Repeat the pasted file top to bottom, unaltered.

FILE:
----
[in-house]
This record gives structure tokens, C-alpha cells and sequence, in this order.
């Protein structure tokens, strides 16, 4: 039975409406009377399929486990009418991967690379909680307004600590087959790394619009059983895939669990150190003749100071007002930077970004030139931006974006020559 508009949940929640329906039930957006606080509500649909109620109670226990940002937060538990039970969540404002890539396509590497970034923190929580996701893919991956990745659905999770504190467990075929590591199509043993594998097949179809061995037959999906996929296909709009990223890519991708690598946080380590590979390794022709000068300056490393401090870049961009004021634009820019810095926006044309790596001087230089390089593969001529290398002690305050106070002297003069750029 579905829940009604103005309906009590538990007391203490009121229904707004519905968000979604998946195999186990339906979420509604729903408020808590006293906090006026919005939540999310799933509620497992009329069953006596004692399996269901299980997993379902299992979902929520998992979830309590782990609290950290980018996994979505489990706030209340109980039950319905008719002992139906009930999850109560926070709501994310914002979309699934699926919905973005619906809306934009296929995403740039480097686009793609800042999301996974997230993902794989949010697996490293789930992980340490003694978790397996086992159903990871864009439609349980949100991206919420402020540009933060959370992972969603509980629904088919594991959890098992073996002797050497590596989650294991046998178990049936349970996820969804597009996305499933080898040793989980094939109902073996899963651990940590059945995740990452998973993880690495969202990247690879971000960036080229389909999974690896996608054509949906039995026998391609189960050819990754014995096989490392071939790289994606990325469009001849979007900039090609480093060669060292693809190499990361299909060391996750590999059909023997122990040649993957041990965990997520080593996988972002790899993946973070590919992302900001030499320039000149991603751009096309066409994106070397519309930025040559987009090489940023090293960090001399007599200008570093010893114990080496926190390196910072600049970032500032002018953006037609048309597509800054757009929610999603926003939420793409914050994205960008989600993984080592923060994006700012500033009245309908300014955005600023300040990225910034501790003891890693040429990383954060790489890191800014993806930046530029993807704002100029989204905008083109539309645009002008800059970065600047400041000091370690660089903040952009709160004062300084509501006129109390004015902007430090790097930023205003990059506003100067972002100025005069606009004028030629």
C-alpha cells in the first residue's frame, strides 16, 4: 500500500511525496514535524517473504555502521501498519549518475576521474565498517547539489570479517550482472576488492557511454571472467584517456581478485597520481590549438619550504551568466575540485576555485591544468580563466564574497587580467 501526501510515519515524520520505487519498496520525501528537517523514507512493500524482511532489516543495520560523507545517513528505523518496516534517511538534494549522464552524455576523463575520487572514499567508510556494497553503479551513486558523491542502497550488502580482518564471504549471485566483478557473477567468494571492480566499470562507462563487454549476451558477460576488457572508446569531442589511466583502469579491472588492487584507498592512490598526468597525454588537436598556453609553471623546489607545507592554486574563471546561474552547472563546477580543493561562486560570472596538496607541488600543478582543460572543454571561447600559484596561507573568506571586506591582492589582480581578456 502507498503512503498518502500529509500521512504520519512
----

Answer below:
[in-house]
This record gives structure tokens, C-alpha cells and sequence, in this order.
């Protein structure tokens, strides 16, 4: 039975409406009377399929486990009418991967690379909680307004600590087959790394619009059983895939669990150190003749100071007002930077970004030139931006974006020559 508009949940929640329906039930957006606080509500649909109620109670226990940002937060538990039970969540404002890539396509590497970034923190929580996701893919991956990745659905999770504190467990075929590591199509043993594998097949179809061995037959999906996929296909709009990223890519991708690598946080380590590979390794022709000068300056490393401090870049961009004021634009820019810095926006044309790596001087230089390089593969001529290398002690305050106070002297003069750029 579905829940009604103005309906009590538990007391203490009121229904707004519905968000979604998946195999186990339906979420509604729903408020808590006293906090006026919005939540999310799933509620497992009329069953006596004692399996269901299980997993379902299992979902929520998992979830309590782990609290950290980018996994979505489990706030209340109980039950319905008719002992139906009930999850109560926070709501994310914002979309699934699926919905973005619906809306934009296929995403740039480097686009793609800042999301996974997230993902794989949010697996490293789930992980340490003694978790397996086992159903990871864009439609349980949100991206919420402020540009933060959370992972969603509980629904088919594991959890098992073996002797050497590596989650294991046998178990049936349970996820969804597009996305499933080898040793989980094939109902073996899963651990940590059945995740990452998973993880690495969202990247690879971000960036080229389909999974690896996608054509949906039995026998391609189960050819990754014995096989490392071939790289994606990325469009001849979007900039090609480093060669060292693809190499990361299909060391996750590999059909023997122990040649993957041990965990997520080593996988972002790899993946973070590919992302900001030499320039000149991603751009096309066409994106070397519309930025040559987009090489940023090293960090001399007599200008570093010893114990080496926190390196910072600049970032500032002018953006037609048309597509800054757009929610999603926003939420793409914050994205960008989600993984080592923060994006700012500033009245309908300014955005600023300040990225910034501790003891890693040429990383954060790489890191800014993806930046530029993807704002100029989204905008083109539309645009002008800059970065600047400041000091370690660089903040952009709160004062300084509501006129109390004015902007430090790097930023205003990059506003100067972002100025005069606009004028030629």
C-alpha cells in the first residue's frame, strides 16, 4: 500500500511525496514535524517473504555502521501498519549518475576521474565498517547539489570479517550482472576488492557511454571472467584517456581478485597520481590549438619550504551568466575540485576555485591544468580563466564574497587580467 501526501510515519515524520520505487519498496520525501528537517523514507512493500524482511532489516543495520560523507545517513528505523518496516534517511538534494549522464552524455576523463575520487572514499567508510556494497553503479551513486558523491542502497550488502580482518564471504549471485566483478557473477567468494571492480566499470562507462563487454549476451558477460576488457572508446569531442589511466583502469579491472588492487584507498592512490598526468597525454588537436598556453609553471623546489607545507592554486574563471546561474552547472563546477580543493561562486560570472596538496607541488600543478582543460572543454571561447600559484596561507573568506571586506591582492589582480581578456 502507498503512503498518502500529509500521512504520519512